Leonard Nimoy (Mr. Spock) Dead: 5 Fast Facts You Need to Know

Leonard Nimoy

One of Star Trek’s most prolific actors and beloved characters has sadly passed away today (Friday – February 27, 2015). Leonard Nimoy, the veteran actor who portrayed the human/Vulcan science officer Mr. Spock, has left us at the age of 83. Here’s everything you need to know about the cause of Nimoy’s death, as well as a brief look into his history in Hollywood.

1. He Quit Smoking 30 Years Ago, But Passed Away Due to COPD

Leonard Nimoy

Leonard Nimoy passed away at his home, which is located in the Bel Air section of Los Angeles. His wife, Susan Bay Nimoy, gave confirmation on his death and noting that it was caused by end-stage COPD (chronic obstructive pulmonary disease). Mr. Nimoy actually told the world about him having this lethal disease in 2014, which came about due to his previous years of smoking.

In 2014, he took to Twitter to announce that he had quit smoking 30 years ago. Before his death, Mr. Nimoy had been hospitalized on several occasions due to his respiratory problems.

Check out the last tweet posted by Mr. Nimoy below:

2. He’s Most Famous for his Run as Mr. Spock on the Original Star Trek TV Series

Mr. Spock

Mr. Nimoy’s most prolific role came as Mr. Spock during his run (1966-1969) on the original Star Trek TV series. He chose to play this character instead of another role that he was in the running for (a character on the soap opera Peyton Palace), which turned out to be a wise decision. The Mr. Spock character became uber popular and his catchphrase (“Live long and prosper”) became well-known among Star Trek fanatics.

Mr. Nimoy also took on this role in a voice acting position for Star Trek: The Animated Series and in an acting position in two episodes of Star Trek: The Next Generation. Mr. Nimoy also played Mr. Spock on the big screen during his time spent in the 1st six Star Trek films, as well as appearances in the 2009 film reboot and its sequel Star Trek: Into Darkness.

3. He Took on Several Other Roles After His Star Trek Run Came to an End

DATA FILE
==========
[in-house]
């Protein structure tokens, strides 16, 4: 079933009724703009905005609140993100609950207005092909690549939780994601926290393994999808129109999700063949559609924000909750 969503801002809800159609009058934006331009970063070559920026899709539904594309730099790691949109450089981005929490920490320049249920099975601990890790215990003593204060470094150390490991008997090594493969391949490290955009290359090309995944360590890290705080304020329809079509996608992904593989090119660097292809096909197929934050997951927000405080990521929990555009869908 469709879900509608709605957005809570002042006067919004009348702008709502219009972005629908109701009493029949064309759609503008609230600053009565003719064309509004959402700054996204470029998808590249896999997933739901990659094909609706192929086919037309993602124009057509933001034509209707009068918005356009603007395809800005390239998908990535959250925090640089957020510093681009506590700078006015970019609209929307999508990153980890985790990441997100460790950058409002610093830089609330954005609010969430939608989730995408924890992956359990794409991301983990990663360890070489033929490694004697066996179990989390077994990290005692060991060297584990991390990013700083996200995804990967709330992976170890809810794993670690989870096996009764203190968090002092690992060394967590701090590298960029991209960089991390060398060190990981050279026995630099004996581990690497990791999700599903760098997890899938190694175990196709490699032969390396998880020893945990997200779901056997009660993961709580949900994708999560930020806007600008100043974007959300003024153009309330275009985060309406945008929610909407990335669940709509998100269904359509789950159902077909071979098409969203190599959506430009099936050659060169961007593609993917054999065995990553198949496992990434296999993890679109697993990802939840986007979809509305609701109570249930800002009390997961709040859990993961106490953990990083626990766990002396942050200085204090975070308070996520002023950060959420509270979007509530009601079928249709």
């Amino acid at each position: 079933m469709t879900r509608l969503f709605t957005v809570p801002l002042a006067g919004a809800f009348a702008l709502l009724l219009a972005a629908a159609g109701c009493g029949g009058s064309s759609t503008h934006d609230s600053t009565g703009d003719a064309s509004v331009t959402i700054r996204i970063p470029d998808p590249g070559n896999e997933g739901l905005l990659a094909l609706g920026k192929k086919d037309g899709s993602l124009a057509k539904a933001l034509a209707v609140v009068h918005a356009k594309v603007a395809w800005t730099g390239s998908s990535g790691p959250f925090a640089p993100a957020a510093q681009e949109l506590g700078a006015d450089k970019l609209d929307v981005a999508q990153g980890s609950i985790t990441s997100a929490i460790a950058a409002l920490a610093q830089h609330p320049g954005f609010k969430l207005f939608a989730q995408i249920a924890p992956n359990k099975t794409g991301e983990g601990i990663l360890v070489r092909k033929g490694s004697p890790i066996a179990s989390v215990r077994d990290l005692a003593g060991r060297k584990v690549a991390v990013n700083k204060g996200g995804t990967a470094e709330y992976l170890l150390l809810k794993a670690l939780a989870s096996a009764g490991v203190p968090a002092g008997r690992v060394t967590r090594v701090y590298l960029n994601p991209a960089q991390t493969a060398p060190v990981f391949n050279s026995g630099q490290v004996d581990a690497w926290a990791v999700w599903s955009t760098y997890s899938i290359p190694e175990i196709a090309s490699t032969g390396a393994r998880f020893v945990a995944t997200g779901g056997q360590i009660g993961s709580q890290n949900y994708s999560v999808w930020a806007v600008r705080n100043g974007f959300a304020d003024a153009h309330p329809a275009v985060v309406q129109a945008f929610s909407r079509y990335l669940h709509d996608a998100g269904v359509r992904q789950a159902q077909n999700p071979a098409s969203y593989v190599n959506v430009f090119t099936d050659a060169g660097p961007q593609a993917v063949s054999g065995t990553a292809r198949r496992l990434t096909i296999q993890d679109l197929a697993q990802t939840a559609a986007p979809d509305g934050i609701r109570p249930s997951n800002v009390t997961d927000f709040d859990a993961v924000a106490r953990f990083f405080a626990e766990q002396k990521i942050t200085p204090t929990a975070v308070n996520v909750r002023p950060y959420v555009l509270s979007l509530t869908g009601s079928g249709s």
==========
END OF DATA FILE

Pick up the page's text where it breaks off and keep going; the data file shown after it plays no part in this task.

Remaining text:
Leonard Nimoy

Once Mr. Nimoy left the original Star Trek TV series in 1969, he took on several different TV and movie characters to further his career. He joined the character roster for the TV series Mission Impossible, appeared in the movie Catlow, starred in two episodes of Night Gallery and also acted in a few stage plays such as Vincent and Fiddler on the Roof.

4. He Was Also a Respected Photographer

Leonard Nimoy

Mr. Nimoy was also well known for his work as a photographer. Most of his work was showcased around the world in galleries and given page space in several books, such as his own book The Full Body Project.

During an interview with NPR, Mr. Nimoy spoke about his experience taking photographs of people on such large sizes, which the point of his aforementioned book was:

The first time I had photographed a person of that size and shape, it was scary. I didn’t know quite how to treat this figure. And I think that’s a reflection of something that’s prevalent in our culture. I think, in general, we are sort of conditioned to see a different body type as acceptable and maybe look away when the other body type arrives. It led me to a new consciousness about the fact that so many people live in body types that are not the type that’s being sold by fashion models.

5. He Has a Long History of Directing and Handling Voice Acting Duties for a Number of Video Games

Leonard Nimoy

Mr. Nimoy also has some legit directing shops. His history as a director can be seen through his work on the following TV shows, stage plays and films – Night Gallery, Vincent, The Powers of Matthew Star, T.J. Hooker, Star Trek III: The Search for Spock, Star Trek IV: The Voyage Home etc.

When it comes to video game voice acting work, he voiced the following characters – the narrator for Seaman, the narrator for Civilization IV, Mr. Spock/narrator for Star Trek Online and Master Xenahort for Kingdom Hearts Birth by Sleep and Kingdom Hearts 3D: Dream Drop Distance.